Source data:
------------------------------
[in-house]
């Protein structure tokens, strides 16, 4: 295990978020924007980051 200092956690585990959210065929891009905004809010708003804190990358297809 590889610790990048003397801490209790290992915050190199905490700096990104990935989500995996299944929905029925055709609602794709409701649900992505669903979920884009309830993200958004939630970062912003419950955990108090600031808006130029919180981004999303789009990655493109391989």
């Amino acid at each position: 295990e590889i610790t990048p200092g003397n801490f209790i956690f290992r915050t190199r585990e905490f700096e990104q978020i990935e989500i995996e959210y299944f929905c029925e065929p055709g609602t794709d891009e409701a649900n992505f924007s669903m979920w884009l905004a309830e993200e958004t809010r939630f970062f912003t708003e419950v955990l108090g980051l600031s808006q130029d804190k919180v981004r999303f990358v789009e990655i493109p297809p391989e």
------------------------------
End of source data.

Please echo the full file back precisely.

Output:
[in-house]
């Protein structure tokens, strides 16, 4: 295990978020924007980051 200092956690585990959210065929891009905004809010708003804190990358297809 590889610790990048003397801490209790290992915050190199905490700096990104990935989500995996299944929905029925055709609602794709409701649900992505669903979920884009309830993200958004939630970062912003419950955990108090600031808006130029919180981004999303789009990655493109391989």
């Amino acid at each position: 295990e590889i610790t990048p200092g003397n801490f209790i956690f290992r915050t190199r585990e905490f700096e990104q978020i990935e989500i995996e959210y299944f929905c029925e065929p055709g609602t794709d891009e409701a649900n992505f924007s669903m979920w884009l905004a309830e993200e958004t809010r939630f970062f912003t708003e419950v955990l108090g980051l600031s808006q130029d804190k919180v981004r999303f990358v789009e990655i493109p297809p391989e």